An Israeli Hassidic man was lightly to moderately wounded in one of the terrorist attacks that killed 34 people and injured dozens at Brussels’ airport and a metro station on Tuesday morning in Brussels, Belgium. He received medical treatment at a nearby hospital.
The man, who resides in Antwerp and was in Brussels for a wedding, was wounded in the airport attacks which left at least 15 people dead and dozens wounded. The explosions were carried out by a suicide bomber, Belgian media said.
Another Jewish person was moderately wounded, according to Samuel Markowitz, a paramedic for Hatzalah, a local Jewish emergency services organization. Among the hundreds of passengers who were evacuated to a safe area near the airport are several dozen Jews, he told Jewish magazine of Antwerp Joods Actueel.
Another Israeli, Yaakov Yeret, who also volunteers for Hatzalah, was at the airport synagogue during the attack.
He told the Times of Israel: “At the time of the explosion I was praying at the synagogue in the airport. We felt the explosion. We exited the synagogue in order to see what was happening and we joined the stream of the multitude of people who were being ushered by the police to exit the terminal. For the moment we are being kept at the other end of the airport and we are awaiting further instructions from the security forces at the scene.’’
The airport and a metro station located near the European Commission were targeted in the attack on the Belgian capital.15 people were killed in the metro.
Belgian Prime Minister Charles Michel says “what we feared has happened” and says authorities are worried there will be more attacks.
Speaking a news conference in Brussels, Michel says “there are many dead, many injured” from the attacks earlier Tuesday at the airport and a subway station. He says border controls have been reinforced.
Michel says “we realize we face a tragic moment. We have to be calm and show solidarity.”
On Friday, Salah Abdeslam, a main suspect in the Paris terror attacks in November, was captured during a raid on a flat in Molenbeek, a district in Brussels known, as a hotbed for jihadism and terrorists.
The blasts at the airport and metro station occurred four days after the arrest in Brussels of Salah Abdeslam, a suspected participant in November terror attacks in Paris that killed 130 people. Belgian police had been on alert for any reprisal action.
After Tuesday’s attacks, Jewish schools in Belgiumhave begun calling parents to have them pick up their children.
Earlier in the day, Jewish schools in Belgium had been placed on lockdown, but in light of the security situation, parents have now been contacted to take their children home.
Community leaders are discussing the possibility of cancelling school tomorrow and Purim street festivities planned for Thursday. Shortly thereafter, similar instructions went out from the Belgian government’s crisis center to all of the country’s schools. University students were instructed to refrain from coming to campus.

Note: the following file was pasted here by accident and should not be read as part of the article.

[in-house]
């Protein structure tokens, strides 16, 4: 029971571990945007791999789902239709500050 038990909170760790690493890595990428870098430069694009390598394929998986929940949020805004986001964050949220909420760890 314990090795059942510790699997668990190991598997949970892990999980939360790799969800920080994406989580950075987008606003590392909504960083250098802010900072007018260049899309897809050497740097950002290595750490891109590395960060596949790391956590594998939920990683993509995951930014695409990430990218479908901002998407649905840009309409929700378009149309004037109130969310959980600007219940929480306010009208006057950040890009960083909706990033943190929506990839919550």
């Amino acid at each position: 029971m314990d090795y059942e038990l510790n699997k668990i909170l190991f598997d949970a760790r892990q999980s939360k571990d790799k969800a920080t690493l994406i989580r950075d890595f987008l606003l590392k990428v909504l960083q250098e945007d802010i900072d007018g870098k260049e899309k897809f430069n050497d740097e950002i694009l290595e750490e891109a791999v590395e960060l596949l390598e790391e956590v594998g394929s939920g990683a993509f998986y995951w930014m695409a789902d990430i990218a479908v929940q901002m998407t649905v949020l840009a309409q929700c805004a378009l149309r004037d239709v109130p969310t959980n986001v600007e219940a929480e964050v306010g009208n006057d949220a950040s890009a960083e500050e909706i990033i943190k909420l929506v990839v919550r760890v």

The Antwerp World Diamond Center cancelled a Purim party it planned for tomorrow “out of respect for the victims and their families,” the center’s CEO, Ari Epstein, told Joods Actueel.
Another Purim party by the European Jewish Association was cancelled in Brussels, the group’s director, Rabbi Menachem Margolin, said.
Israel’s Public Security Minister Gilad Erdan expresses his condolences to the victims of the attacks and wishes a speedy recovery to the wounded.
“This is the same terror that we saw in Paris, in San Bernadino and in Istanbul. The free world must work together to fight terrorism,” he said at the sidelines of a conference at Bar-Ilan University.
Jewish groups expressed shock and anger following the attacks in Brussels.
Kenneth Bandler, director of media relations for the American Jewish Committee, links the attacks to the slaying of four people at the Jewish Museum of Belgium in May 2014. “What began with the jihadist fatal attack on the Jewish Museum nearly two years ago has now reached the airport and metro,” he writes in an email about the Tuesday morning attacks in Brussels.
“This is yet another shocking, appalling and deadly attack on innocent Europeans by radical terrorists,” European Jewish Congress President Moshe Kantor says in a statement. Kantor calls the attacks “shots at the heart of Europe” that should galvanize counter-terrorist actions.
Britain’s Chief Rabbi Ephraim Mirvis said: “Once again, with inhuman brutality and disregard for the sanctity of life, terrorists have murdered and maimed innocent men and women in Europe.
“But, while they rejoice in the pain that that they have visited upon us, we will not be cowed. If anything, they have strengthened our commitment to the values of peaceful coexistence, democracy, the rule of law and human dignity.
“Our resolve cannot be broken by terror, whether it strikes in Israel, Turkey, Paris or Brussels.”
A Board of Deputies spokesman said: “These heinous attacks, which are sadly becoming disturbingly common on our continent, highlight the absolute necessity of robust international co-operation in the fight against trans-border terror.
“Great responsibility also lies with European societies to stand united in the face of a vicious and divisive ideology.
“We have also written to the Belgian Jewish community to express our solidarity. As the extent of the attacks become clearer, we will ensure that the Jewish community’s solidarity is communicated to the Belgian Embassy in London.”